Task Queue Revisited

Several years back, I wrote about  A Simple Task Queue  and made a sort of promise that if I got time, I would enhance it a bit. Here is my enhanced version. public class TaskQueue { public delegate void TaskDelegate(); public TaskDelegate TaskDlgt { get; private set; } public TaskQueue(TaskDelegate dlgt) : this(dlgt, null) { } public TaskQueue(TaskDelegate dlgt, Queue<TaskDelegate> q) { _Q = q; TaskDlgt = dlgt; } public void Enqueue() { lock(_Q) { if(Busy) _Q.Enqueue(TaskDlgt); else { Busy = true; TaskDlgt.BeginInvoke(TaskCallback, TaskDlgt); } } } private void NextTask() { TaskDelegate dlgt; lock (_Q) { if (_Q.Count > 0) {

.NET 2.0 Extension Methods

I regularly write programs in C# on Visual Studio 2008. The default Framework for the environment is 3.5. But sometimes I must re-target 2008 to Framework 2.0. Is it possible to take advantage of the new "Extension Method" language feature of 2008 when required to target 2.0? This is a good question and applies to more than the extension methods. But for now, let's answer the question for extensions. Yes. But, you need to do some of the work yourself. The compiler's support for extension methods is really unconnected with Framework 3.5. But maybe you've seen the error... Cannot define a new extension method because the compiler required type 'System.Runtime.CompilerServices.ExtensionAttribute' cannot be found. Are you missing a reference to System.Core.dll? To write an extension, you need the ExtensionAttribute somewhere, anywhere. The compiler is looking for it in the System.Runtime.CompilerServices namespace which is in System.Core.dll.

An Interesting Delegate Usage

An interesting thing happened while I was surfing the MSDN C# forums. I was completely thrown for a loop when I came across some code posted by a regular contributor. It went something like this... private void ACallBackFunction() { if(this.InvokeRequired) this.Invoke(new ThreadStart(ACallBackFunction)); else this.label1.Text = "Something or other"; } The programming pattern should be very familiar to those using threads, because this is how a child thread updates the GUI (only the thread on which the GUI is created can update the UI). But, what seemed very strange was the use of "new ThreadStart(...)". I thought, what does a ThreadStart() delegate have to do with this operation? The answer is ... nothing. But the application is none the less interesting. Here, the programmer decided to draw from a handy delegate in the C# tool chest just to get that required delegate to call "Invoke()" with. "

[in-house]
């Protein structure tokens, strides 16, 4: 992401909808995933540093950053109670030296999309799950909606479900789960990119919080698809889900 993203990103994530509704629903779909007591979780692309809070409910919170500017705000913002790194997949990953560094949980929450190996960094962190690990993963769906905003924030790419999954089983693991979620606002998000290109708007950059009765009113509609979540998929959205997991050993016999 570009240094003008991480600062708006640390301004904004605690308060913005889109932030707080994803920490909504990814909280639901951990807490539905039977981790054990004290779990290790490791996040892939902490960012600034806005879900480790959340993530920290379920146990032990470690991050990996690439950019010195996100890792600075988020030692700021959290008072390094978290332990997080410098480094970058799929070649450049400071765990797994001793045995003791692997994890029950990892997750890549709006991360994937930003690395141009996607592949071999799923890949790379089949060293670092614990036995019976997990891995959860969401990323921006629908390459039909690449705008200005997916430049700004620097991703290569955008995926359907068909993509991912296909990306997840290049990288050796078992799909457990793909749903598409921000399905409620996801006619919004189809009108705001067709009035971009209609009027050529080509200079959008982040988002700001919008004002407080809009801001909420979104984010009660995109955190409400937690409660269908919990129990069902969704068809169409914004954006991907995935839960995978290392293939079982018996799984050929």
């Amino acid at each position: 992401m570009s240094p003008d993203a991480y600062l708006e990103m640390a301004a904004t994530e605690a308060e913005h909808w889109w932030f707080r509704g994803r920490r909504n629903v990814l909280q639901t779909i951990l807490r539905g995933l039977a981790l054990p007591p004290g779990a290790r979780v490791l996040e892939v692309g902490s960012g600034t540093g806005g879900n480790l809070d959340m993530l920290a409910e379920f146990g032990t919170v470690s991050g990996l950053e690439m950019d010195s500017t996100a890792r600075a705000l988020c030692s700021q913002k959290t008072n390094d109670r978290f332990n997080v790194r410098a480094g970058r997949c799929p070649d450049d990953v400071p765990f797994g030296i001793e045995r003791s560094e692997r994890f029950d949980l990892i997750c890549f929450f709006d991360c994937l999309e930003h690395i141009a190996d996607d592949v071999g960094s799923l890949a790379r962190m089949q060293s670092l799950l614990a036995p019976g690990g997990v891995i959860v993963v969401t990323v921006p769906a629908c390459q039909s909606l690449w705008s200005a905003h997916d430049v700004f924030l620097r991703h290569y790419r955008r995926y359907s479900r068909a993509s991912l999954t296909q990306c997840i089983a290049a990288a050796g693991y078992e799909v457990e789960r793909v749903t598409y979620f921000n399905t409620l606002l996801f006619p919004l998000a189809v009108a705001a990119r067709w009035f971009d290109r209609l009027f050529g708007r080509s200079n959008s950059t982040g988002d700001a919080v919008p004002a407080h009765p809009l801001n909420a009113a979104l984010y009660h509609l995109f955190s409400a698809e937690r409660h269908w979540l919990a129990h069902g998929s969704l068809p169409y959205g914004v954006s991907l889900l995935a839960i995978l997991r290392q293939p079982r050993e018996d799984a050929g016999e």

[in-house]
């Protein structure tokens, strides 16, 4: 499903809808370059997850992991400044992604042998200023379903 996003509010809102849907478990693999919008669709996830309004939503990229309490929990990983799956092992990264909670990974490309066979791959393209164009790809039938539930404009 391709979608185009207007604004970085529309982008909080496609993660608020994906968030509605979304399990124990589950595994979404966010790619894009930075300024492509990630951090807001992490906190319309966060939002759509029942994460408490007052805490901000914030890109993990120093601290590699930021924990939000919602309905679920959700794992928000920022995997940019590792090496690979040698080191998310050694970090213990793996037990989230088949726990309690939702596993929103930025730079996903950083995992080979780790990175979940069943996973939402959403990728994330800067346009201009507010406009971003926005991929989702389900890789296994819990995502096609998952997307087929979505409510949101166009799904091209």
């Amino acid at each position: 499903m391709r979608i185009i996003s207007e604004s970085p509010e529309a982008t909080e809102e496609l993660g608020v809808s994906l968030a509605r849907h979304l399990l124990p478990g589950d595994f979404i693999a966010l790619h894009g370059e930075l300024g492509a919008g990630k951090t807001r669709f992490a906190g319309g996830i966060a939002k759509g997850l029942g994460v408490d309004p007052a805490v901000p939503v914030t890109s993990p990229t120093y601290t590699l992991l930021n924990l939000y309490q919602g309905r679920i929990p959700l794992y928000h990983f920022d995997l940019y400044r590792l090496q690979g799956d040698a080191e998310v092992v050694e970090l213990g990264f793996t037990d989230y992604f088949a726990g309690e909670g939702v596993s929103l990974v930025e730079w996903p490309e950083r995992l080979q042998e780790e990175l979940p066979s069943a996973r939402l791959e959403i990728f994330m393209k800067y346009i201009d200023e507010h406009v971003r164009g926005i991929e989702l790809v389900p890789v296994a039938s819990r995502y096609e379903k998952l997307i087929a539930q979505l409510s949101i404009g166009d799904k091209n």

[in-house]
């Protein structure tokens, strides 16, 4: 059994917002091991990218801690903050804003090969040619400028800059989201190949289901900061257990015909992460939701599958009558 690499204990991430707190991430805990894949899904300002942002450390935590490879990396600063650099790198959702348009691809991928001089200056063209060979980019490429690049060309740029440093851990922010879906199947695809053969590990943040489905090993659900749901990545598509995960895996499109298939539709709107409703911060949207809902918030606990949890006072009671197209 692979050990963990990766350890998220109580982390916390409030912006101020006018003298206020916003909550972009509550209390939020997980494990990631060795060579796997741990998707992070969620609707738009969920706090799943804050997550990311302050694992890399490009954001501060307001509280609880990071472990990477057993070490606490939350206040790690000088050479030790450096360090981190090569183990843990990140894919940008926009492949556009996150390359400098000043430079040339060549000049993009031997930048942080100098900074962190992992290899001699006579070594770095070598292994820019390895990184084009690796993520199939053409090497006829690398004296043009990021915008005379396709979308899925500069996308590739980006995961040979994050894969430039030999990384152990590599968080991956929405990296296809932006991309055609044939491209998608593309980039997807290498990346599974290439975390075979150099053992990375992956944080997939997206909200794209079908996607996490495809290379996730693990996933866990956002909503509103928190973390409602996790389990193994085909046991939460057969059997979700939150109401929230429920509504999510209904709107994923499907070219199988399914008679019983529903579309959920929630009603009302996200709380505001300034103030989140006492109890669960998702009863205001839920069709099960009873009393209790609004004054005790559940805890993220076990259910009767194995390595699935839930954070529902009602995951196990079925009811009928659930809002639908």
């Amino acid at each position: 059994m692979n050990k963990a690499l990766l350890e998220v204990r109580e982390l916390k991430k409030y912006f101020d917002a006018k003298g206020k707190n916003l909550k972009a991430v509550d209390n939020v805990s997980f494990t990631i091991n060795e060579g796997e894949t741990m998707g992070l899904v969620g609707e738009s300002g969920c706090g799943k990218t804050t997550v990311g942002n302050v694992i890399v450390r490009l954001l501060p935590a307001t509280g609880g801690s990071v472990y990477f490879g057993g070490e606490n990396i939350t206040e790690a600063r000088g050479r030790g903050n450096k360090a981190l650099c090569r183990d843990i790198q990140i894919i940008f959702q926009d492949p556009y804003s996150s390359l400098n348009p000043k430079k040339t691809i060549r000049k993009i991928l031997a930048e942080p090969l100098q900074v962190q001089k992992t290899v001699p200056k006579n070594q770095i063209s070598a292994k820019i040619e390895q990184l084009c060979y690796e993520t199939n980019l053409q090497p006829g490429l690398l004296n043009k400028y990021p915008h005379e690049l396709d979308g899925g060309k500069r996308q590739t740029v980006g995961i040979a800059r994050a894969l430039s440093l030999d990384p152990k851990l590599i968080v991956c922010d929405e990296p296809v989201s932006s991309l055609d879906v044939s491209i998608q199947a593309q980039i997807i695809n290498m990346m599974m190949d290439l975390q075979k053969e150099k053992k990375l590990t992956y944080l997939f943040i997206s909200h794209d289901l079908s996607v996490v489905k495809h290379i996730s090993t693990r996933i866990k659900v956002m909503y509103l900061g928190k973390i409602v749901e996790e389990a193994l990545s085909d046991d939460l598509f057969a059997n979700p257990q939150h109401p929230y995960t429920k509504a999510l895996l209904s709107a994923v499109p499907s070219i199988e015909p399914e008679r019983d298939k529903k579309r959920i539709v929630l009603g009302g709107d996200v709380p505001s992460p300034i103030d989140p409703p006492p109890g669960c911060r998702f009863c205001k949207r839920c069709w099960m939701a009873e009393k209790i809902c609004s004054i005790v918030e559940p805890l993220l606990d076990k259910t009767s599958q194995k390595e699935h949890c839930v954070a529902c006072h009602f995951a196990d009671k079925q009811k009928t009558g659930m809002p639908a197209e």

Regular Expressions in C# - Password Validator Revisited

Sometimes we make life more difficult than it needs to be. Lately, I've learned a little more about Regular Expressions and "Negative Look-Around". I've used it a lot, but it only recently dawned upon me that I was not making full use of it. Case in point, take a look at my earlier regular expression article where I explain how to validate a password with multiple requirements ( Regular Expression Alternations ). This article discusses the absense of the boolean AND in regular expressions and provides a complex IF-THEN-ELSE approach to test a string for conforming to multiple "password" constraints. And my subsequent article ( Regular Expression Double Negatives ) gets more complex with an "inside-out" approach to compensate for the lack of an AND operator. But, let's go back even further to the article where I "explain" Negative Look-ahead . In this article, I provide the simple Negative Look-ahead pattern... “(?!pattern)” .